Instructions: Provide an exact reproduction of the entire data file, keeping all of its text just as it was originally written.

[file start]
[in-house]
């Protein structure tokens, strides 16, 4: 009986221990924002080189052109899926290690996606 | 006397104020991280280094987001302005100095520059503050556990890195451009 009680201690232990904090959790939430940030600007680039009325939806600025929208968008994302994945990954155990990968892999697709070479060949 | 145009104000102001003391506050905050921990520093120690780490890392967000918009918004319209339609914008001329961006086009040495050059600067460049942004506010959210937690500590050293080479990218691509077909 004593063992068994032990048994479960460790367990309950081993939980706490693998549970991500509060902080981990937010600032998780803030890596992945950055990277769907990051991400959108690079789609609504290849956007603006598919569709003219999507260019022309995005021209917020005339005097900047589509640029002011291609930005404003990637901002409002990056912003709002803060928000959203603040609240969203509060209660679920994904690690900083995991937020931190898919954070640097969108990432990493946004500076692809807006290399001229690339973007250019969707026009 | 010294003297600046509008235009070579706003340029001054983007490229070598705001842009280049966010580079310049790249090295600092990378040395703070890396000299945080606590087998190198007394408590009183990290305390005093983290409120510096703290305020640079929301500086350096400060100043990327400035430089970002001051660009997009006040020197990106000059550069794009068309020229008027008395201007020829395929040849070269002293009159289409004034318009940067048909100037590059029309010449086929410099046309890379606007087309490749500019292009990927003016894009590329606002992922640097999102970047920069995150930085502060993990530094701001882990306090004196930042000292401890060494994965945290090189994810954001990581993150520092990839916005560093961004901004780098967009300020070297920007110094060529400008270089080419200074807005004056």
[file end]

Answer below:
[in-house]
């Protein structure tokens, strides 16, 4: 009986221990924002080189052109899926290690996606 | 006397104020991280280094987001302005100095520059503050556990890195451009 009680201690232990904090959790939430940030600007680039009325939806600025929208968008994302994945990954155990990968892999697709070479060949 | 145009104000102001003391506050905050921990520093120690780490890392967000918009918004319209339609914008001329961006086009040495050059600067460049942004506010959210937690500590050293080479990218691509077909 004593063992068994032990048994479960460790367990309950081993939980706490693998549970991500509060902080981990937010600032998780803030890596992945950055990277769907990051991400959108690079789609609504290849956007603006598919569709003219999507260019022309995005021209917020005339005097900047589509640029002011291609930005404003990637901002409002990056912003709002803060928000959203603040609240969203509060209660679920994904690690900083995991937020931190898919954070640097969108990432990493946004500076692809807006290399001229690339973007250019969707026009 | 010294003297600046509008235009070579706003340029001054983007490229070598705001842009280049966010580079310049790249090295600092990378040395703070890396000299945080606590087998190198007394408590009183990290305390005093983290409120510096703290305020640079929301500086350096400060100043990327400035430089970002001051660009997009006040020197990106000059550069794009068309020229008027008395201007020829395929040849070269002293009159289409004034318009940067048909100037590059029309010449086929410099046309890379606007087309490749500019292009990927003016894009590329606002992922640097999102970047920069995150930085502060993990530094701001882990306090004196930042000292401890060494994965945290090189994810954001990581993150520092990839916005560093961004901004780098967009300020070297920007110094060529400008270089080419200074807005004056």